When heading off to sleep, birds are looking for protection from two things: enemies and the elements. Because of this – and, of course, the fact that it’s dark out – people rarely see sleeping birds.
Diurnal birds – those active in the daytime – have various ways of spending the night. Many small songbirds simply find a branch in a convenient tree to protect themselves from wind, rain and snow. Some favor thick bushes and shrubs. Many like spruces, hemlocks and other evergreens whose needles provide a degree of year-round protection. Cavity dwellers, such as woodpeckers and wrens, may make use of holes in trees or among rocks or fallen trees.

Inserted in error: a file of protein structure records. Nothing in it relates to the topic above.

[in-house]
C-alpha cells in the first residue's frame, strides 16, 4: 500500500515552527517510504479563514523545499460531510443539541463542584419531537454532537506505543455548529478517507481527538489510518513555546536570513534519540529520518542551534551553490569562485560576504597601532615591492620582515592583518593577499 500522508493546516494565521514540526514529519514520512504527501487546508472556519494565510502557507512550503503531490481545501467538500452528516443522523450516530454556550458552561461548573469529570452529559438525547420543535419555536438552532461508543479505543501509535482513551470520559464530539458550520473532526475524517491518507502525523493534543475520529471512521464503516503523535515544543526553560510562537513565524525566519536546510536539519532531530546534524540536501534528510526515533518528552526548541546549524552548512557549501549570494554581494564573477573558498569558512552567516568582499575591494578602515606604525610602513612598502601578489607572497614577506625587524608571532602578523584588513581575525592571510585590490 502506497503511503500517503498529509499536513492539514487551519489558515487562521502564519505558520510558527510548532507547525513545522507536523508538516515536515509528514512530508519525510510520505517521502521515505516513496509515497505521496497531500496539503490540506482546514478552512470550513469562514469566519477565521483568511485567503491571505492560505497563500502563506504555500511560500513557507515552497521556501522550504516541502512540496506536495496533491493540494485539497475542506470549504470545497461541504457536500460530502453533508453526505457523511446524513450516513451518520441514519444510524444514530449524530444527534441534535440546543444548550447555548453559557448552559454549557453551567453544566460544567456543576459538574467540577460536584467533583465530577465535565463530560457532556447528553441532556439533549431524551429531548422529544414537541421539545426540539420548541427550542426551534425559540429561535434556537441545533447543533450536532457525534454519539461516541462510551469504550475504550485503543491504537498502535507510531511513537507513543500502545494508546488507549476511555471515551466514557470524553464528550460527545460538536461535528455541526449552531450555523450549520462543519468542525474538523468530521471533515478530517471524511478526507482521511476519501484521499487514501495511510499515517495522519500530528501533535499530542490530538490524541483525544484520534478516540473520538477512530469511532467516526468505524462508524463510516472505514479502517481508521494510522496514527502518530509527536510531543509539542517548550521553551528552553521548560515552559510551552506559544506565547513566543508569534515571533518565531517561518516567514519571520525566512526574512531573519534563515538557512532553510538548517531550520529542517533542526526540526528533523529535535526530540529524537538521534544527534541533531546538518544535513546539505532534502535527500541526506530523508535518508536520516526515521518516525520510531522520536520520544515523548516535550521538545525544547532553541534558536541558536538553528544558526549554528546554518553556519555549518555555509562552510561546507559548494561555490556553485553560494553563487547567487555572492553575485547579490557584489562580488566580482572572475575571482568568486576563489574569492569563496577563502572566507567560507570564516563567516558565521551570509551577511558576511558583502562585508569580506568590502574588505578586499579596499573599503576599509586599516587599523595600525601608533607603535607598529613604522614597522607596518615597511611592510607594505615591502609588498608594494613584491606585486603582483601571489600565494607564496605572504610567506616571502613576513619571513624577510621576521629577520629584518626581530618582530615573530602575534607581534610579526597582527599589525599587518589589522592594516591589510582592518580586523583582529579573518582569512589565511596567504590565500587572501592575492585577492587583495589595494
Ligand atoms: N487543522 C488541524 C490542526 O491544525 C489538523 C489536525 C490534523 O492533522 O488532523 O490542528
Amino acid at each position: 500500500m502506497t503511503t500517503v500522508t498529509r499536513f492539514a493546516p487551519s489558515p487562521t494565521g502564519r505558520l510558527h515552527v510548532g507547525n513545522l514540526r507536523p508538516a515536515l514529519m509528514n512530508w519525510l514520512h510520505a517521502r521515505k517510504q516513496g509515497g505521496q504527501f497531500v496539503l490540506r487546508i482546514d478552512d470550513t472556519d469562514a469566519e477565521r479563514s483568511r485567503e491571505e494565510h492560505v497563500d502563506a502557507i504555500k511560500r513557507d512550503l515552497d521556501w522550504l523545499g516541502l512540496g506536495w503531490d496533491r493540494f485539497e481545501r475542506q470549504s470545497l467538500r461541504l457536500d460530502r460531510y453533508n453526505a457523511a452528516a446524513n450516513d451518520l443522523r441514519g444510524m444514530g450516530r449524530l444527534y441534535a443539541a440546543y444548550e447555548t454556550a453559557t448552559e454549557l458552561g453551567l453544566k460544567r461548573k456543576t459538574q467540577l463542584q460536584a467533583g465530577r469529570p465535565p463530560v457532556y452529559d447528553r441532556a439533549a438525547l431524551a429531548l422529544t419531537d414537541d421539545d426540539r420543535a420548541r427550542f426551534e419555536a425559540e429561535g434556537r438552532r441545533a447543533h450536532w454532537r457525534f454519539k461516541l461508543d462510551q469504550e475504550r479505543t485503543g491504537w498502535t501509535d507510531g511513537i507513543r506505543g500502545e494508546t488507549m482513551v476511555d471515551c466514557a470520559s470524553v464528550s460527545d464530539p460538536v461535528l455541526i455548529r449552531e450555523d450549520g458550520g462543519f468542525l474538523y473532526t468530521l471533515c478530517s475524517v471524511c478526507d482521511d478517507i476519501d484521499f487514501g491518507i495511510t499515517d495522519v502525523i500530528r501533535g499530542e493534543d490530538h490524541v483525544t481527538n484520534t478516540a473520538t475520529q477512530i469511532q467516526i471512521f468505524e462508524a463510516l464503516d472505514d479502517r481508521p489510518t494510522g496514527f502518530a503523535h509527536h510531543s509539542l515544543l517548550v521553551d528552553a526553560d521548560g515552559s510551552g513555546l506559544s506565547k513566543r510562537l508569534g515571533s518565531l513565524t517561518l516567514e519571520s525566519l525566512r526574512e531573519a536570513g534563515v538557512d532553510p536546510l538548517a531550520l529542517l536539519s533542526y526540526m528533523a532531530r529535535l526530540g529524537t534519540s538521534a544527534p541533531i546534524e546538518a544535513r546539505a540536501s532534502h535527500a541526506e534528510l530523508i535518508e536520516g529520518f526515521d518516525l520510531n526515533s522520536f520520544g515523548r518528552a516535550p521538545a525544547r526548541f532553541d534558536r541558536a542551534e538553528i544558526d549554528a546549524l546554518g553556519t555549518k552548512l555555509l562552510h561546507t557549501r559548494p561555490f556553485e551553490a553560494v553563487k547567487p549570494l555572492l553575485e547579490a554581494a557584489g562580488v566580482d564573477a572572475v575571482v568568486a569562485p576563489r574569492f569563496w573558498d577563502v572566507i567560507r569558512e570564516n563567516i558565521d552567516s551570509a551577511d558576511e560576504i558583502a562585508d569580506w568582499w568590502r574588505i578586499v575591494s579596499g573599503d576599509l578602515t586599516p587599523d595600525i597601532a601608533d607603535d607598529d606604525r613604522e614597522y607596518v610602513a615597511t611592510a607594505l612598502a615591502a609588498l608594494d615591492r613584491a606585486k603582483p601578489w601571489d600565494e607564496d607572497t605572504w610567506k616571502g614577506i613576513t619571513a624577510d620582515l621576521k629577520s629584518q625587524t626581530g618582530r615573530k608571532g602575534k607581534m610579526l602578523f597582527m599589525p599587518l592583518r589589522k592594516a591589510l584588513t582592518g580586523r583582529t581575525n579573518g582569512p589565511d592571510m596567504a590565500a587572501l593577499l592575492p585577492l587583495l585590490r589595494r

Outside breeding season, many songbirds such as robins, bluebirds and even cardinals will gather in flocks and sleep together. Some birds, such as crows, vultures, and starlings, will roost in great numbers. Roosts provide protection in numbers as well as a modicum of heat generated by all the bodies being fairly close together.
Gull, ducks and geese will float on water at night, usually in groups, while some shorebirds will settle down for the night on a relatively remote beach or in grass at the edge of the shore.
Some birds, such as Common Redpolls, ptarmigans and Ruffed Grouse, will bury themselves in snow at night, taking advantage of its insulating quality. It was a technique emulated by North American Indians as they journeyed away from camp in winter.